08/08/2017

PIE - Polymer Price Reports

Standard Thermoplastics July 2017

Polyolefins mainly follow downward drift of precursors / PVC also on a downtrend / PS and PET rise / Stabilisation until consolidation in August likely

The ethylene reference price proved to be the main benchmark for many PE grades on the European market in July. Sometimes it was a bit more, sometimes a bit less, but the majority of price cuts hovered around the EUR 50/t mark. One radical exception was the group of LLDPE (C4) injection moulding grades, where a number of market bottlenecks even resulted in moderate increases. Overall, however, supply tended to thin out as producers gained an ever-stronger grip on the control of volumes. At the same time, business was quite lively because a large number of buyers suspected that prices would bottom out soon and so decided to top up their stocks as much as possible. And in this respect, they were not entirely wrong. The decline in costs has been brought to a halt by a rollover of the ethylene reference, the supply situation is tending tighter and demand is looking very strong for this time of year. All this means that prices of many grades could conceivably rise again slightly in August.

In July, European PP prices largely followed the propylene reference contract, as there were few impulses from either the supply or demand side. As many buyers sensed that prices had bottomed out and thus reached for their order books, producers could at least stop the erosion of their margins. Compounds, too, followed the reference guidelines. One important compounder is trying to adapt to the structural changes established last year by the leading player. But these corrections towards a higher price level are negotiated individually, so they do not influence the market generally and thus are not reflected in the price table. The propylene reference contract for August rolled over from July. As this year is seeing a classic summer lull, the market is relatively quiet and looks likely to stay that way for now.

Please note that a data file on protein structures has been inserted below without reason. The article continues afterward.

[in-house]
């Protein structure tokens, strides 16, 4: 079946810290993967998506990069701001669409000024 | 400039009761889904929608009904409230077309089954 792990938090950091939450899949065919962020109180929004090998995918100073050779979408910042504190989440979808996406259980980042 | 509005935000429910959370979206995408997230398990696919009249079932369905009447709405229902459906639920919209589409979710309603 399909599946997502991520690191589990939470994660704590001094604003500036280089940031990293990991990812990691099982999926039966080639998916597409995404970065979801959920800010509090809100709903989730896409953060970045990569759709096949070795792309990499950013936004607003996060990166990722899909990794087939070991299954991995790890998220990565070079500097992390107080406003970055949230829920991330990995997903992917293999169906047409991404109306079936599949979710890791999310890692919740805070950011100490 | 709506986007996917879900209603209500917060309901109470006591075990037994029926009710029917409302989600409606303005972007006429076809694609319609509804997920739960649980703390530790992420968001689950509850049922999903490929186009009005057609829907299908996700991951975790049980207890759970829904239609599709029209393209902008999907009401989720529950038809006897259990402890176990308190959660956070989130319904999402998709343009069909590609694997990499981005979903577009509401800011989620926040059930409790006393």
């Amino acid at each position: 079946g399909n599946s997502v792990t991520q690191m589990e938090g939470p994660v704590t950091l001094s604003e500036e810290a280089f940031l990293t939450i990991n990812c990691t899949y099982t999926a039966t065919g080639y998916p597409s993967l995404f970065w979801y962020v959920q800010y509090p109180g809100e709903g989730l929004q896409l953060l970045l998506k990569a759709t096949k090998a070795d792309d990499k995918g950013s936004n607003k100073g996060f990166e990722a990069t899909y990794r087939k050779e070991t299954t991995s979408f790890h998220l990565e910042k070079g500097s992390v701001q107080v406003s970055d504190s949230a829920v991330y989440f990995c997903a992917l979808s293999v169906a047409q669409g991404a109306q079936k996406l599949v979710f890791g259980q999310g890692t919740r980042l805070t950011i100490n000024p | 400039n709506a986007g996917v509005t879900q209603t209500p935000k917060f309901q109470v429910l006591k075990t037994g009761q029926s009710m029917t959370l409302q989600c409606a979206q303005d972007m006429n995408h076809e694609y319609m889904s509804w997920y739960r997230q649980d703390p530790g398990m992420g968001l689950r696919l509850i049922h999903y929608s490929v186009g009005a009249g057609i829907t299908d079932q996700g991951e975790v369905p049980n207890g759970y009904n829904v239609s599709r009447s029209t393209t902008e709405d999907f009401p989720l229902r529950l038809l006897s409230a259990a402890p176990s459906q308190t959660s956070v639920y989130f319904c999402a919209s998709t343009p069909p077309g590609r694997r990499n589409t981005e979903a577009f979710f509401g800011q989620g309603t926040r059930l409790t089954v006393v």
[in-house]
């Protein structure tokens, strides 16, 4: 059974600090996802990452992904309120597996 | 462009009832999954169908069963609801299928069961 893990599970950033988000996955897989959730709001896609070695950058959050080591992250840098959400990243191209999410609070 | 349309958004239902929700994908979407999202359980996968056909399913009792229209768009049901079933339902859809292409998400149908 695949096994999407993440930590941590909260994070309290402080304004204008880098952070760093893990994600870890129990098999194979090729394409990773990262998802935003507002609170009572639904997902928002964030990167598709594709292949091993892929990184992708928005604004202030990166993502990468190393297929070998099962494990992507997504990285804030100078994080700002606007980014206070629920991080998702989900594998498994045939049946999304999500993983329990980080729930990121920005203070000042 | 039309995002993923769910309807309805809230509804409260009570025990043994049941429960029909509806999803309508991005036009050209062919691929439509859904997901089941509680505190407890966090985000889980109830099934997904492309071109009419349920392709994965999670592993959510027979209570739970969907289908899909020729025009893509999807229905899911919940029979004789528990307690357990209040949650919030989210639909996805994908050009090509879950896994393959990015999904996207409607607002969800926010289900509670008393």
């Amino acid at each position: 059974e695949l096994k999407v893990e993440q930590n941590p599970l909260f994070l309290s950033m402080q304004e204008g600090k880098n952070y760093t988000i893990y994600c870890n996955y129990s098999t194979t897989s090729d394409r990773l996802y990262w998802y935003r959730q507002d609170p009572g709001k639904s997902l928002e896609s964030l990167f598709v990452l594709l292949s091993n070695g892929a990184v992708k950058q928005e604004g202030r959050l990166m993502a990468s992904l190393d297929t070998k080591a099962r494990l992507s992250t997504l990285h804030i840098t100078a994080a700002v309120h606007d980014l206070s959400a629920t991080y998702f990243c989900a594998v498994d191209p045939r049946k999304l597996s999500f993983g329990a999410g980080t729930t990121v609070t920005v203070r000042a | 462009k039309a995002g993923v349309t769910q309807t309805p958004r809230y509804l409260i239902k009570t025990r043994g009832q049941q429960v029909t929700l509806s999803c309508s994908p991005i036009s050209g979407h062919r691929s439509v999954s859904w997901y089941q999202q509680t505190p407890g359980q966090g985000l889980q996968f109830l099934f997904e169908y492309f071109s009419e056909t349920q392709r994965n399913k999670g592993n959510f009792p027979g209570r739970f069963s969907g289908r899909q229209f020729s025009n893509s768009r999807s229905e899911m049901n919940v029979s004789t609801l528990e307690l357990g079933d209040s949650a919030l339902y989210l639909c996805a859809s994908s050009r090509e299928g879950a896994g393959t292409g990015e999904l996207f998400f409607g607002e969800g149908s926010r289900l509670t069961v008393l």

In July 2017, Europe´s PVC suppliers passed on roughly half the cost savings achieved on ethylene for PVC base grades. The reductions were slightly lower for ready-to-use compounds due to the continuing tight supplies of titanium dioxide and plasticisers, but signs of easing were evident in both cases. PVC paste suppliers exploited the slight hints of a shortage to get minimal improvements in their margins. A stable sideways movement of notations is thus the most likely scenario.

The previous month's styrenics trends were continuing in July. PS and EPS could muster some modest price increases following an uptrending SM, while ABS notations trended further down following the latest butadiene crash of EUR 400/t. ABS suppliers still managed to improve their margins by transferring only part of the composite cost decrease to processors. The availability of styrenics was partly limited; additional EPS and ABS orders often had to be postponed to the next month. This trend might persist in August. For the current month, slight reductions are expected for all styrenics after the SM reference contract went down by EUR 30/t in August. For ABS, the cost of butadiene also fell by EUR 75/t.

The tightening situation on the market allowed European PET producers to increase their prices in July 2017, despite declining raw material costs. This resulted in noticeable margin increases. Free volumes were rare at the start of the month, and import activity had considerably tailed off in the wake of clear price rises in the Far East's domestic markets. Demand rose on a daily basis, spurred on by the hot weather that prevailed over large areas of Europe. Volumes became increasingly scarce in the second half of the month. This similarly affected recyclate suppliers who, as in previous months, were able to push through a slight increase in their profits again in July. While latent upwards pressure is still prevailing in August, a number of factors are also tugging in the opposite direction. Supply levels could rise relatively rapidly again, not least through imports emerging on the horizon. At the same time, demand should also subside somewhat. Rollovers would not be surprising. Further increases are conceivable too.

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